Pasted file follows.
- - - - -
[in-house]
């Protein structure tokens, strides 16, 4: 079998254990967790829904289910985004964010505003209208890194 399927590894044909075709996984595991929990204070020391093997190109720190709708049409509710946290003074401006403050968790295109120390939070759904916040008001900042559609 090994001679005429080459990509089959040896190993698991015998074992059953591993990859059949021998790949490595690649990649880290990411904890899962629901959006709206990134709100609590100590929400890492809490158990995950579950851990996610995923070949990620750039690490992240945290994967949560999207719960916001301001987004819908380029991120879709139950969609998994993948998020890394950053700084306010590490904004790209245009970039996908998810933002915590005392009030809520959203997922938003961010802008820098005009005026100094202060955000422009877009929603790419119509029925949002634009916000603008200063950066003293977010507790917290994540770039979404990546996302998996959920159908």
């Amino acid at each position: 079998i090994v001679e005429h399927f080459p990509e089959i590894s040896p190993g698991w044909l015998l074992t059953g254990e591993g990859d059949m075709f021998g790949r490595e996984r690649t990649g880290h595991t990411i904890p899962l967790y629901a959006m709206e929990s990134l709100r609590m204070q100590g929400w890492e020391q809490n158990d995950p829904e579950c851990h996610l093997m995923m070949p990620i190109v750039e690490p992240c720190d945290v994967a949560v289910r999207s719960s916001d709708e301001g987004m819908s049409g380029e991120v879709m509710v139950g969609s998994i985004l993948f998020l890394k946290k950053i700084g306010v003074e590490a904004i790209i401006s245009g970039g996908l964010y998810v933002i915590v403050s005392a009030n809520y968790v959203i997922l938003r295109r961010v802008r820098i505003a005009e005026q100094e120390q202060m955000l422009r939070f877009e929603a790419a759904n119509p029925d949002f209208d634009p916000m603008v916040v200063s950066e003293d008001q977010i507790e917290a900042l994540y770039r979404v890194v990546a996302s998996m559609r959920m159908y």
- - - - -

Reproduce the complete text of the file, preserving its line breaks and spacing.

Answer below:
[in-house]
């Protein structure tokens, strides 16, 4: 079998254990967790829904289910985004964010505003209208890194 399927590894044909075709996984595991929990204070020391093997190109720190709708049409509710946290003074401006403050968790295109120390939070759904916040008001900042559609 090994001679005429080459990509089959040896190993698991015998074992059953591993990859059949021998790949490595690649990649880290990411904890899962629901959006709206990134709100609590100590929400890492809490158990995950579950851990996610995923070949990620750039690490992240945290994967949560999207719960916001301001987004819908380029991120879709139950969609998994993948998020890394950053700084306010590490904004790209245009970039996908998810933002915590005392009030809520959203997922938003961010802008820098005009005026100094202060955000422009877009929603790419119509029925949002634009916000603008200063950066003293977010507790917290994540770039979404990546996302998996959920159908």
């Amino acid at each position: 079998i090994v001679e005429h399927f080459p990509e089959i590894s040896p190993g698991w044909l015998l074992t059953g254990e591993g990859d059949m075709f021998g790949r490595e996984r690649t990649g880290h595991t990411i904890p899962l967790y629901a959006m709206e929990s990134l709100r609590m204070q100590g929400w890492e020391q809490n158990d995950p829904e579950c851990h996610l093997m995923m070949p990620i190109v750039e690490p992240c720190d945290v994967a949560v289910r999207s719960s916001d709708e301001g987004m819908s049409g380029e991120v879709m509710v139950g969609s998994i985004l993948f998020l890394k946290k950053i700084g306010v003074e590490a904004i790209i401006s245009g970039g996908l964010y998810v933002i915590v403050s005392a009030n809520y968790v959203i997922l938003r295109r961010v802008r820098i505003a005009e005026q100094e120390q202060m955000l422009r939070f877009e929603a790419a759904n119509p029925d949002f209208d634009p916000m603008v916040v200063s950066e003293d008001q977010i507790e917290a900042l994540y770039r979404v890194v990546a996302s998996m559609r959920m159908y």